$1.6 million in foregone revenue on the college’s part, he says,
adding that he did not yet have number for fall 2018.
Students in the program have taken about one-third more
credit hours than others without any negative impact on GPA
and are on track to finish roughly one semester ahead of their
non-Promise peers, Lepper says. But while legislators, community leaders and high school partners are enthusiastic, students
and their families have been slower to bite.
“We have to educate the greater community and get folks
to understand what it means and why it’s impactful,” he says.
“People are saying, ‘What’s the catch? There’s no such thing as
a free lunch.’ And in essence, we’re offering that. We’re man-
aging perceptions and getting people to understand how the
About 30 percent of students do not accept awards offered to
them, perhaps because of the requirements, and SLCC is spending
at least some effort in rethinking those—to be more welcoming
to part-time students, for example. But broadly speaking, SLCC
sees the program as a unique investment that will make college
more accessible to a broader swath of its community.
“Everybody wants to make college affordable and see people
succeed,” Lepper says. “If this is a mechanism to do that, it’s
hard to say no. If you can get folks through the pipeline into the
workforce or a four-year institution, it’s a good investment.”
In Mohave County, Arizona, Mohave Community College
(MCC) students for the first time in 2017-18 benefited from the
MCC Future Fund, which provides aid to students who live in
the county, qualify for in-state tuition, recently graduated high
school, enroll in at least six financial aid-eligible credits and
maintain a 2.0 GPA. With limited funding, the MCC Future Fund
gives a preference to those who do not receive Pell grants.
MCC’s board of governors has awarded roughly 200 schol-
arships each of the last two school years, totaling $541,000, says
Heather Patenaude, financial aid director. Promise programs
are necessary due to the rising costs of college and increasing
perception that scholarships are only for straight-A students
and star athletes, she says. “Ultimately, our economy is driven
by the kinds of work that require some level of education or
training after high school,” she says. “That’s where the Future
Fund comes in at MCC. … They’ll earn higher incomes than those
without a college education, which contributes to the overall
financial health of the county. This is a self-feeding cycle.”
A growing number of states have seen the promise of College
Promise programs, as well. The Tennessee Promise scholarship
and mentoring program, for example, provides two years of
tuition-free attendance at one of the state’s 13 community colleges or 27 technical colleges, covering last-dollar fees.
More than 50,000 students have taken advantage of Tennessee
Promise in the past three years at a cost of $67.5 million, according to James Snider, Tennessee Promise Scholarship director at
the Tennessee Student Assistance Corporation. The numbers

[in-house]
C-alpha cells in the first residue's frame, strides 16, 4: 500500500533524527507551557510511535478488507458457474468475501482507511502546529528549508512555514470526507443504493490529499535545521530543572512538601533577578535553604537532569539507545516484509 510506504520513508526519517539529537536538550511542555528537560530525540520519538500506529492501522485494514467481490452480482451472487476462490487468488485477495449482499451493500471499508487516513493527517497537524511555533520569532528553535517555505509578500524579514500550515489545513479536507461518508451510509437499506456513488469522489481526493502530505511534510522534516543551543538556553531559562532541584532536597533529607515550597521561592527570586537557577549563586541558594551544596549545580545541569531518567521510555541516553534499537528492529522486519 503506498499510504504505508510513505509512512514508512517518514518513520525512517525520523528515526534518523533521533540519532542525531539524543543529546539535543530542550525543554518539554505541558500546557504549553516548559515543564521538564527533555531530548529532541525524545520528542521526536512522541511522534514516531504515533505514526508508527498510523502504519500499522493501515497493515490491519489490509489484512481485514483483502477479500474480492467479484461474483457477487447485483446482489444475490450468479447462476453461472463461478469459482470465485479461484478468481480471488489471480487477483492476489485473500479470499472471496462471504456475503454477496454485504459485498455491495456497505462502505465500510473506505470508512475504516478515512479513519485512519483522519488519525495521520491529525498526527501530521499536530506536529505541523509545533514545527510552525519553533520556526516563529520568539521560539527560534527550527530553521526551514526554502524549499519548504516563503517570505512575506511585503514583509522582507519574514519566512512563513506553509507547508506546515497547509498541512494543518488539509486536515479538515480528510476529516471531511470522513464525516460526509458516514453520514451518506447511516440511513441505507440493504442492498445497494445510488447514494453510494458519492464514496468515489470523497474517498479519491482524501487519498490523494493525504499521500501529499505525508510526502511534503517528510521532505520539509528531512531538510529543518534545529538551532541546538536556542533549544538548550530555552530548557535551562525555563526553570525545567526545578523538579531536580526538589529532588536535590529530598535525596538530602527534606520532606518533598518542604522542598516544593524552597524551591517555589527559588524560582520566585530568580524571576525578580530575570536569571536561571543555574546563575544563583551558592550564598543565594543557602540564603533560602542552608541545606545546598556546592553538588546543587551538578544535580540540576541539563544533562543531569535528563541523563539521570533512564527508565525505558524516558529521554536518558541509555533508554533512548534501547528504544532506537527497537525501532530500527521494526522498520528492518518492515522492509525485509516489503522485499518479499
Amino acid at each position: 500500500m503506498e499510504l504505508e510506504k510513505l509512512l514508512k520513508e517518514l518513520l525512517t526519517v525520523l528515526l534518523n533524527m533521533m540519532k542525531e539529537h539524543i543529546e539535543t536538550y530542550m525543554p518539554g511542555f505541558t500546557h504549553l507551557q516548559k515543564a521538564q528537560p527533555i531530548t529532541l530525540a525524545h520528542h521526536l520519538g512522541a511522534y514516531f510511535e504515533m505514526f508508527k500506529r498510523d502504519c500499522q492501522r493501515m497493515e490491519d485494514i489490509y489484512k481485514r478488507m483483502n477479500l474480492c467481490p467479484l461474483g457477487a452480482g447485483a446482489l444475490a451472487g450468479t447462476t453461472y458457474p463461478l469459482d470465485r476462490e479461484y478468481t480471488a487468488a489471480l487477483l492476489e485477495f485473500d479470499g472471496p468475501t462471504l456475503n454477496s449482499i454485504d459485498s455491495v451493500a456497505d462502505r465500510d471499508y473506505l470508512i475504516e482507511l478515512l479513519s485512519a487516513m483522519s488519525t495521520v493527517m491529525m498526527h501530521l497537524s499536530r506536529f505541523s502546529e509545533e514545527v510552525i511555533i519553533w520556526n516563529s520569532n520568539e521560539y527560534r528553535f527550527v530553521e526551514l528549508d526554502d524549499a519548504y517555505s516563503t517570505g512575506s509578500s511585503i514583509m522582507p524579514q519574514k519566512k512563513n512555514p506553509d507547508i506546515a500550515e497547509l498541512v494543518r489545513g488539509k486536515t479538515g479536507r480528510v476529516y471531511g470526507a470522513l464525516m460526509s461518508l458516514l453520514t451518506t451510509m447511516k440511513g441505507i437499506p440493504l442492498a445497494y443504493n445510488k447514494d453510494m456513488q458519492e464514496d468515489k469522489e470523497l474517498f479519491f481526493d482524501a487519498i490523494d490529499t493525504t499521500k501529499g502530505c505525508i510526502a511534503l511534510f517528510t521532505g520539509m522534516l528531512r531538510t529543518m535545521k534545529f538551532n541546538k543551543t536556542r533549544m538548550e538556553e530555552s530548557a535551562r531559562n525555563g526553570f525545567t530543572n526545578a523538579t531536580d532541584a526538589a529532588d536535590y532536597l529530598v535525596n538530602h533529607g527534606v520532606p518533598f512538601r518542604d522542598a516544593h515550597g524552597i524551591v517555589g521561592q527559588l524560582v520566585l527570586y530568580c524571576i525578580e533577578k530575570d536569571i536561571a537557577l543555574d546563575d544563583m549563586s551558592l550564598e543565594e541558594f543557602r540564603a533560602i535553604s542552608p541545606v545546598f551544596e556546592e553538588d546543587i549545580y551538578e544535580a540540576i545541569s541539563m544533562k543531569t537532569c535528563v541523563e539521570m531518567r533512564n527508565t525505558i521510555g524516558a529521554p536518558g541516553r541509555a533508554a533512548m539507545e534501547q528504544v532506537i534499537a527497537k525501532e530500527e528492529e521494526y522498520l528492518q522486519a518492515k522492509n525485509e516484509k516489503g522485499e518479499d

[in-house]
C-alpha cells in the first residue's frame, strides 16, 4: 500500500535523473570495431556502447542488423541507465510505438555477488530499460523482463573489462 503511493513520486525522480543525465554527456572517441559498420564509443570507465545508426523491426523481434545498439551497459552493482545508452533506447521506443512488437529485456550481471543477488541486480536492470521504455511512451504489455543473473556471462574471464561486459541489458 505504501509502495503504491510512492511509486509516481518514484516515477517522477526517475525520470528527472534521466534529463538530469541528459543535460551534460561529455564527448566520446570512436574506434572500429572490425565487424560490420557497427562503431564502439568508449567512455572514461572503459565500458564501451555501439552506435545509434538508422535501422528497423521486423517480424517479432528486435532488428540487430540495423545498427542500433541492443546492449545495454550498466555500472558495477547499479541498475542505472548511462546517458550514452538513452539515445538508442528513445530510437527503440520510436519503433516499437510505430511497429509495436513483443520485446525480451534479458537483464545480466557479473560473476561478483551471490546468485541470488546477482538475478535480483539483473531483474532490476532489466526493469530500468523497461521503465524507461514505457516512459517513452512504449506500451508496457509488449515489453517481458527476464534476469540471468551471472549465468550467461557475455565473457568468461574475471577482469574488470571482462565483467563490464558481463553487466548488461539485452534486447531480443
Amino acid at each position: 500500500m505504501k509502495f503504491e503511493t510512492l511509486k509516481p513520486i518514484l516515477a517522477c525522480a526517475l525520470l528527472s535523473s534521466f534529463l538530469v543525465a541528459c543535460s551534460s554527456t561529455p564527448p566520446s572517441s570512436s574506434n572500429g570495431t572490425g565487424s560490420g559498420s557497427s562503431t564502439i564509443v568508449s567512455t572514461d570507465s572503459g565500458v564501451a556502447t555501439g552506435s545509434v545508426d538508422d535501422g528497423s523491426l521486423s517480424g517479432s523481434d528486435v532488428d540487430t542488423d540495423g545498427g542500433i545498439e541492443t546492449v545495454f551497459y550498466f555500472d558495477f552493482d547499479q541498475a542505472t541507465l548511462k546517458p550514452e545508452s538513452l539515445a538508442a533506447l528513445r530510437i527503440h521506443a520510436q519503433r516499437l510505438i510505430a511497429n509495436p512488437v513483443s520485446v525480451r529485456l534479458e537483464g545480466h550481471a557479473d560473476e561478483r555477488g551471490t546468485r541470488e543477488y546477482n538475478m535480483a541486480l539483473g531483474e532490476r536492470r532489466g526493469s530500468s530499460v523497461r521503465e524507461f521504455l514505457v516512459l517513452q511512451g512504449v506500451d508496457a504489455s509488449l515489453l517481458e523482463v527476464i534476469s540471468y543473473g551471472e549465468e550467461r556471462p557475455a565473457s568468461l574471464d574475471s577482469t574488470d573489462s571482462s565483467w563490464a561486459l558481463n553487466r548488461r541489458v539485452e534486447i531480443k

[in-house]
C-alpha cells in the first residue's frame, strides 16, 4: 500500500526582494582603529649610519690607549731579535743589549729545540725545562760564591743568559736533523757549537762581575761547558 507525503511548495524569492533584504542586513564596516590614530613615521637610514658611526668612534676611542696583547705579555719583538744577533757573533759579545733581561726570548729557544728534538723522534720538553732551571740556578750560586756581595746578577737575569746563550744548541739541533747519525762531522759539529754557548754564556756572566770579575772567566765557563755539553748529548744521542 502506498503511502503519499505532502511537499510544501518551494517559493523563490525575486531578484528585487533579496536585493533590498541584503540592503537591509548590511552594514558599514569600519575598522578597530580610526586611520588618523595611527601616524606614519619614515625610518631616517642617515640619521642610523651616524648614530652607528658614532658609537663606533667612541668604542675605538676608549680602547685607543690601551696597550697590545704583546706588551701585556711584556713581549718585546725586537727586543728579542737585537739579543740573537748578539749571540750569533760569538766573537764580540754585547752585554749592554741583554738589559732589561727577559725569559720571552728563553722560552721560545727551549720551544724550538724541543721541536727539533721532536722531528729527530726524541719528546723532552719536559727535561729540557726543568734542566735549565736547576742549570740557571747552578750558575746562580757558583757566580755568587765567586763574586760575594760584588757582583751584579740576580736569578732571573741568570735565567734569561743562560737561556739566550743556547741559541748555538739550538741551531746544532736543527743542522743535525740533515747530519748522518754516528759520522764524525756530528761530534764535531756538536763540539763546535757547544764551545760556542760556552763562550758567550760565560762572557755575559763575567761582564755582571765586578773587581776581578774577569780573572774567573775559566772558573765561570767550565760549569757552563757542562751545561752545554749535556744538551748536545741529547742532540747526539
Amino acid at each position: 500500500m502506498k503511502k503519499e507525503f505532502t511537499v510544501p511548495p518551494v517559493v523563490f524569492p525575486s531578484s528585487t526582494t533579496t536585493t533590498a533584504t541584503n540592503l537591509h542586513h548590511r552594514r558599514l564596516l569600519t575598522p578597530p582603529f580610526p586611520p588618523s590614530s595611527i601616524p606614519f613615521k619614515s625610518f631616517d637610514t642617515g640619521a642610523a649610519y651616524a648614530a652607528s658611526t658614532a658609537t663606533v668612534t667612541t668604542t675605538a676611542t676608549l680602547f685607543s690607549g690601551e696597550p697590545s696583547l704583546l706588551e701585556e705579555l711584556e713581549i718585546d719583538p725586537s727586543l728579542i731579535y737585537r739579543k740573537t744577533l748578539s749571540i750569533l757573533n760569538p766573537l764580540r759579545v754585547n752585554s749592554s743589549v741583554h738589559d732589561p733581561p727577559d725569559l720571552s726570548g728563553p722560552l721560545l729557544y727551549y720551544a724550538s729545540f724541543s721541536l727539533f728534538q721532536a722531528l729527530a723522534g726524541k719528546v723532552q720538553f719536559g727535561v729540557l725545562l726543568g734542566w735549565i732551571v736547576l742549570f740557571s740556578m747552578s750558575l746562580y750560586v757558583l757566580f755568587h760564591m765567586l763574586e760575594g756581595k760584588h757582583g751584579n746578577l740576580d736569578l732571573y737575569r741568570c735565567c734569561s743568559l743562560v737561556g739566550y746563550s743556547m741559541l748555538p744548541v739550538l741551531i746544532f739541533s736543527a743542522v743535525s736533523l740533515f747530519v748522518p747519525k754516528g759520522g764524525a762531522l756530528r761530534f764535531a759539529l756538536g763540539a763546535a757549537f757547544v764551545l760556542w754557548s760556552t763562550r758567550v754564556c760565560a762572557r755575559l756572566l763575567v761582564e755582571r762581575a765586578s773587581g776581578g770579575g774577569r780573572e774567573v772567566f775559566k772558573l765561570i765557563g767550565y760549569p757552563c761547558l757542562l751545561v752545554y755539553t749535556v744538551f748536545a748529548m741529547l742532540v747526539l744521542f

have risen modestly but steadily over that time. Nearly 80 percent
of public school graduates have applied for the scholarship,
which does not have specific academic requirements beyond
a diploma or GED, and acceptance to an eligible college.
In fall 2015—the first year of the program—enrollment surged
at community and technical colleges overall, and while numbers decreased at first among four-year institutions in the state,
“some of that decrease is coming back as students are transferring,” Snider says. The most significant change in the program
to date has been the pushing back of an “overly ambitious”
verification deadline for federal financial aid.
The mentoring piece of the program will roll out this fall
with help from partner organizations Tennessee Achieves
and the Ayers Foundation. “They will be working on student
success, identifying the high-risk population, and helping
those students and working with them through the process,”
he says. “The factors may involve being first generation in
their family (to attend college) or lower income.”
Another two-year-old state-level program is Oregon
Promise, which awarded funds to nearly 7,000 students in 2016-17
and nearly 9,500 in 2017-18—between 10,000 and 11,000 are
currently enrolled in community colleges around the state
—with an annual budget of about $20 million. The program
targets recent high school graduates who maintain a 2. 5 GPA.
Oregon Promise provides at least $1,000 per student, so that
even if their Pell grant covers tuition they receive the money for
books and fees, and it maxes out at the average tuition cost of the
state’s 17 community colleges, about $3,400 per year. During the
second year of the program, the state had to cap participation
based on expected family contribution, but “we were able to
remove that cap for this year and will be back to a universal pro-
gram,” says Ben Cannon, executive director of Oregon Promise.
Among the program’s challenges: the average age of com-
munity college students in Oregon is 25, but people that age
are not eligible for Promise because it’s aimed at recent high
SLCC President Deneece Huftalin with students, faculty and staff after the launch
of the SLCC Promise. I m